One hundred and fifty years ago, Abraham Lincoln’s body traveled from Washington to Springfield, where he was buried.
On Saturday, dozens turned out in downtown Alton to view a re-enactment of the 16th president’s funeral.
“This is such a special event,” said Alton Mayor Brant Walker.
People wore period costumes and retold the personal stories of Lincoln. Mary Todd Lincoln, Lincoln’s wife, spoke to the crowd gathered at Lincoln-Douglas Square on Saturday morning, along with the undertaker and coffin-maker, and a train employee who worked on the funeral train. Each recounted their experiences.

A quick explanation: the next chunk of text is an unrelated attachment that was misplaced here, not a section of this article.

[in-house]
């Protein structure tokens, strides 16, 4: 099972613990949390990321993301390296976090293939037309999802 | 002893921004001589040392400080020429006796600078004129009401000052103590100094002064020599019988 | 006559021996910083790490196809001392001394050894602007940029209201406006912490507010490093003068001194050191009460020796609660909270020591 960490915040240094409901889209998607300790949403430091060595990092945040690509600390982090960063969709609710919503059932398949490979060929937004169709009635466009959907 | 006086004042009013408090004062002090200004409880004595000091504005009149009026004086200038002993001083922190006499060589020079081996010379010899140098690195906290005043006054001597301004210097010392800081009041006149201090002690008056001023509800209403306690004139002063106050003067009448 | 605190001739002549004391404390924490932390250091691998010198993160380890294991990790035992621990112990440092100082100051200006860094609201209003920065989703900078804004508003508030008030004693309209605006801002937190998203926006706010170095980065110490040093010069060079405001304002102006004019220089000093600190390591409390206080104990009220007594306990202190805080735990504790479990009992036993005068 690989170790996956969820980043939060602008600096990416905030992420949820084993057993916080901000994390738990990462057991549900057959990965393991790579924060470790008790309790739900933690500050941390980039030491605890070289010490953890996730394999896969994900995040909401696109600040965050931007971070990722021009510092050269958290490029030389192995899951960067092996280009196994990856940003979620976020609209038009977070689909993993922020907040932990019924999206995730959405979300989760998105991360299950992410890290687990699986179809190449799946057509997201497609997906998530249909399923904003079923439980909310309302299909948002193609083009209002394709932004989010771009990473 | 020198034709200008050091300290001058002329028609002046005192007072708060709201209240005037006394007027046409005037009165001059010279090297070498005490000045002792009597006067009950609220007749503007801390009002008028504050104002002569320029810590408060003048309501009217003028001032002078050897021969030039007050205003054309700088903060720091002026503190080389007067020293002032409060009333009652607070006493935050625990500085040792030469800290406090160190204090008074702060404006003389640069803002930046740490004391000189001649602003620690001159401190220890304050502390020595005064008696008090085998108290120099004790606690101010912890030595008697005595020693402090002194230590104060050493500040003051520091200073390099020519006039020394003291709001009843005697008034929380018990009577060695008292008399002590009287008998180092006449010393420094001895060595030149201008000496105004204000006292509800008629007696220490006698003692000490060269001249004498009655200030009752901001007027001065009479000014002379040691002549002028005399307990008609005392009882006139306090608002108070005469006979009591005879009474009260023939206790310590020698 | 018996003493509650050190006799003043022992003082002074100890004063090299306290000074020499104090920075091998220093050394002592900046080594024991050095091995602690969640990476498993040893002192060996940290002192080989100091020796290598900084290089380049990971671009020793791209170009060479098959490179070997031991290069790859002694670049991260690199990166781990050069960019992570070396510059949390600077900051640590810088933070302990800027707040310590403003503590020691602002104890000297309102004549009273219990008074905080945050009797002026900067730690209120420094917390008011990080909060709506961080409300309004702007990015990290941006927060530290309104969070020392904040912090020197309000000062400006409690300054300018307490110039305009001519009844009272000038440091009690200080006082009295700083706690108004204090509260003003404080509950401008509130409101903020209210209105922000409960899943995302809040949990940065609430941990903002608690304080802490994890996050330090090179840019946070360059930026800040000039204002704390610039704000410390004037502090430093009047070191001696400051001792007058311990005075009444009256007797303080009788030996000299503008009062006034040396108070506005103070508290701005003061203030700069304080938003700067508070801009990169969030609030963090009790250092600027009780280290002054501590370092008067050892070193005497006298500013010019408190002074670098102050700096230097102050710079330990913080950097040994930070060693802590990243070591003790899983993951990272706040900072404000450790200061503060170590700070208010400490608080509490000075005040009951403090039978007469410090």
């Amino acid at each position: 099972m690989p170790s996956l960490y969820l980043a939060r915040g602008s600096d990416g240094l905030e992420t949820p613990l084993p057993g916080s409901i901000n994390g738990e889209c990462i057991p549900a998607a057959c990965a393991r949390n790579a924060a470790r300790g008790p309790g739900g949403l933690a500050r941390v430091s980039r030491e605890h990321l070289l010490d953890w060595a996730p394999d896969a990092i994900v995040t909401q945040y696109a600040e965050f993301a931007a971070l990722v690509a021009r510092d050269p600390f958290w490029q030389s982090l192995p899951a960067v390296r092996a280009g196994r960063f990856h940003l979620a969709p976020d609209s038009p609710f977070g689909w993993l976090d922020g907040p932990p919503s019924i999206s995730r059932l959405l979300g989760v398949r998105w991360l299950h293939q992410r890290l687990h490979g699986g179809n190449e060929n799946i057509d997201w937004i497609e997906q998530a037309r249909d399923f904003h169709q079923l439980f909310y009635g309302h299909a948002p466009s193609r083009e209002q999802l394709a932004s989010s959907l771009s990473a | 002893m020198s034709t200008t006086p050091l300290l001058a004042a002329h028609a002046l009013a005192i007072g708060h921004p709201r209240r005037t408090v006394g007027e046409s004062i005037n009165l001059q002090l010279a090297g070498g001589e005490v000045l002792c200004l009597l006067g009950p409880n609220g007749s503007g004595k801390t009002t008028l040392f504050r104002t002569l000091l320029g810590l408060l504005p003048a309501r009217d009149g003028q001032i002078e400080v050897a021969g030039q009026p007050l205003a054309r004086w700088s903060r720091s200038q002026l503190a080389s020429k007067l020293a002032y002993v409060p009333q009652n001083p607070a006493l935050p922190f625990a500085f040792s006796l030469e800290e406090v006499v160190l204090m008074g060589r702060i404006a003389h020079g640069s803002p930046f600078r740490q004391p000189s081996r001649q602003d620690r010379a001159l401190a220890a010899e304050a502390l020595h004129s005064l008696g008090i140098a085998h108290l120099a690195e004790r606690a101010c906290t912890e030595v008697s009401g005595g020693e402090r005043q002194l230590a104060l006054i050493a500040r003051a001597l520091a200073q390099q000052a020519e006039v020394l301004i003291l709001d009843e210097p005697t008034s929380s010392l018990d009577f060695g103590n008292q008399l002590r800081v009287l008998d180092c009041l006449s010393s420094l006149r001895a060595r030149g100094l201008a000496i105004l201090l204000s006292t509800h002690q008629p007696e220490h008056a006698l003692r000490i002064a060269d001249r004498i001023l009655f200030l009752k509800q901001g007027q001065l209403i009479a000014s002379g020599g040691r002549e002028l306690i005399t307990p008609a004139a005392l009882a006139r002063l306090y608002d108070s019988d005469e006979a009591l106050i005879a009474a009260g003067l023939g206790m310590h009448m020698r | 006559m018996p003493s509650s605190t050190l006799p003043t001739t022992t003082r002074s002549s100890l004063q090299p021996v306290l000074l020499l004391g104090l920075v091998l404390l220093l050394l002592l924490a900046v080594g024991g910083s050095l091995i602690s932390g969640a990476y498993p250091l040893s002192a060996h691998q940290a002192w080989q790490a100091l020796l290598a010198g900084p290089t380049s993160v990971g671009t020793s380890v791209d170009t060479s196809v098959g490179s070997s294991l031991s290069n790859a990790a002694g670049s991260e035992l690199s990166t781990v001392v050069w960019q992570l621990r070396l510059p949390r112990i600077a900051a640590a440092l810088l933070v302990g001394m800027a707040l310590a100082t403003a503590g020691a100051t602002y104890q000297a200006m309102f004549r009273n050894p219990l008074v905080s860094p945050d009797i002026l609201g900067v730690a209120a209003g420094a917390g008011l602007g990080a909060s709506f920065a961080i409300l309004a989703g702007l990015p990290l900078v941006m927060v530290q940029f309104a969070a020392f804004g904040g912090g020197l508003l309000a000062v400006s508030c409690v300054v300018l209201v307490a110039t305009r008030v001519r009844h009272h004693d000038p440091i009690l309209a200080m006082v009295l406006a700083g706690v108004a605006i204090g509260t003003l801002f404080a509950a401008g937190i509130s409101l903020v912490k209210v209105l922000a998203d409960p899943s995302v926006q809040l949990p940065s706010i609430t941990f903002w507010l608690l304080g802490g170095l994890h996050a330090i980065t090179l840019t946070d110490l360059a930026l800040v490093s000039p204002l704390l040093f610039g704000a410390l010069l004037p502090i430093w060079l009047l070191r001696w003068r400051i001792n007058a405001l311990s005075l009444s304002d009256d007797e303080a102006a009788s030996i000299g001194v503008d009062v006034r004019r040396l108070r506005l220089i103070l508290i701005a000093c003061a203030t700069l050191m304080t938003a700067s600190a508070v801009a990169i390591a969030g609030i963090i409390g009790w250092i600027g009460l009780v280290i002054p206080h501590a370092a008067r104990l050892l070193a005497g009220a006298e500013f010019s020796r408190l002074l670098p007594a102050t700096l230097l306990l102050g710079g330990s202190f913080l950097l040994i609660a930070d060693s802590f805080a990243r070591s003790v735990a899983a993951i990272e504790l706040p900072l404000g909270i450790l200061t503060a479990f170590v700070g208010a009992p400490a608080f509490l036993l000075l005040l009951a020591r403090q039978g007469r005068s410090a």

A replica of the hearse that carried Lincoln’s body was on display.
Although Lincoln’s body never came to Alton, Alton-Godfrey Rotary President Elizabeth Parker noted that he was important to the region and debated Stephen Douglas at the site of the re-enactment.
After Lincoln was killed, businesses in Alton were closed, flags were lowered to half-staff and guns were fired every half-hour to honor him.
“Lincoln remains a beacon of hope in a world riddled with hate, prejudice and murder,” said state Sen. Bill Haine, who spoke at the ceremony.
Lincoln remains a beacon of hope in a world riddled with hate, prejudice and murder.
Bill Haine, state senator from Alton